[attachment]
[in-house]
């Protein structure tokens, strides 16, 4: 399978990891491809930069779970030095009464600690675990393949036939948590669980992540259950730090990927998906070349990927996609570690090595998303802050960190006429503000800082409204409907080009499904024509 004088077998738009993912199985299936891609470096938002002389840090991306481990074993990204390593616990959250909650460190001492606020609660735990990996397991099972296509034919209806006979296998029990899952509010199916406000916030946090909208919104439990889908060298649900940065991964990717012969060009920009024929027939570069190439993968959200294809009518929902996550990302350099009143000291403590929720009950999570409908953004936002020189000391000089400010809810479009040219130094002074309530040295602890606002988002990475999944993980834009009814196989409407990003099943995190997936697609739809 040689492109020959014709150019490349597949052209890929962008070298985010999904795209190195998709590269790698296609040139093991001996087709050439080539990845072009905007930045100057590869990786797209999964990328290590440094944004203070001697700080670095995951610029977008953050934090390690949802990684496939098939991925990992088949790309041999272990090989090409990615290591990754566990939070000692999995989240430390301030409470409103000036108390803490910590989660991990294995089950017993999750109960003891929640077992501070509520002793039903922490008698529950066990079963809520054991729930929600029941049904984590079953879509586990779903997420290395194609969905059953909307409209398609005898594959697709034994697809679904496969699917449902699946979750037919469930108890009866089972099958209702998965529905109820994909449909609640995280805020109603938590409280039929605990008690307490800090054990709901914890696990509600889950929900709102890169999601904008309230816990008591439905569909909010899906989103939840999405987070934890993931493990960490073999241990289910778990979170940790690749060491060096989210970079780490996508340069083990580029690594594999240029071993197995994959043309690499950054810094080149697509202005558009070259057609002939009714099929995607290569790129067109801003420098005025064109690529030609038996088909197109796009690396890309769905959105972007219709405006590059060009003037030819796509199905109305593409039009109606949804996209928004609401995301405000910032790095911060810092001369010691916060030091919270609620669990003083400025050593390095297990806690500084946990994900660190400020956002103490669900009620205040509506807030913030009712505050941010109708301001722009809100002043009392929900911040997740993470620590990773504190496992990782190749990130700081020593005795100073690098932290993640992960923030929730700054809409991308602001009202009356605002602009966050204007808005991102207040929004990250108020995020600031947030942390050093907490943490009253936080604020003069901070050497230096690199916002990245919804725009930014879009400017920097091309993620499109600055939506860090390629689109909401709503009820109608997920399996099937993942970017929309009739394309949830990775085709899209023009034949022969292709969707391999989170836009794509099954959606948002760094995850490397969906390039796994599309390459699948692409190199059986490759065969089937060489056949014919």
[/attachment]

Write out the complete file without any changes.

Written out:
[in-house]
């Protein structure tokens, strides 16, 4: 399978990891491809930069779970030095009464600690675990393949036939948590669980992540259950730090990927998906070349990927996609570690090595998303802050960190006429503000800082409204409907080009499904024509 004088077998738009993912199985299936891609470096938002002389840090991306481990074993990204390593616990959250909650460190001492606020609660735990990996397991099972296509034919209806006979296998029990899952509010199916406000916030946090909208919104439990889908060298649900940065991964990717012969060009920009024929027939570069190439993968959200294809009518929902996550990302350099009143000291403590929720009950999570409908953004936002020189000391000089400010809810479009040219130094002074309530040295602890606002988002990475999944993980834009009814196989409407990003099943995190997936697609739809 040689492109020959014709150019490349597949052209890929962008070298985010999904795209190195998709590269790698296609040139093991001996087709050439080539990845072009905007930045100057590869990786797209999964990328290590440094944004203070001697700080670095995951610029977008953050934090390690949802990684496939098939991925990992088949790309041999272990090989090409990615290591990754566990939070000692999995989240430390301030409470409103000036108390803490910590989660991990294995089950017993999750109960003891929640077992501070509520002793039903922490008698529950066990079963809520054991729930929600029941049904984590079953879509586990779903997420290395194609969905059953909307409209398609005898594959697709034994697809679904496969699917449902699946979750037919469930108890009866089972099958209702998965529905109820994909449909609640995280805020109603938590409280039929605990008690307490800090054990709901914890696990509600889950929900709102890169999601904008309230816990008591439905569909909010899906989103939840999405987070934890993931493990960490073999241990289910778990979170940790690749060491060096989210970079780490996508340069083990580029690594594999240029071993197995994959043309690499950054810094080149697509202005558009070259057609002939009714099929995607290569790129067109801003420098005025064109690529030609038996088909197109796009690396890309769905959105972007219709405006590059060009003037030819796509199905109305593409039009109606949804996209928004609401995301405000910032790095911060810092001369010691916060030091919270609620669990003083400025050593390095297990806690500084946990994900660190400020956002103490669900009620205040509506807030913030009712505050941010109708301001722009809100002043009392929900911040997740993470620590990773504190496992990782190749990130700081020593005795100073690098932290993640992960923030929730700054809409991308602001009202009356605002602009966050204007808005991102207040929004990250108020995020600031947030942390050093907490943490009253936080604020003069901070050497230096690199916002990245919804725009930014879009400017920097091309993620499109600055939506860090390629689109909401709503009820109608997920399996099937993942970017929309009739394309949830990775085709899209023009034949022969292709969707391999989170836009794509099954959606948002760094995850490397969906390039796994599309390459699948692409190199059986490759065969089937060489056949014919």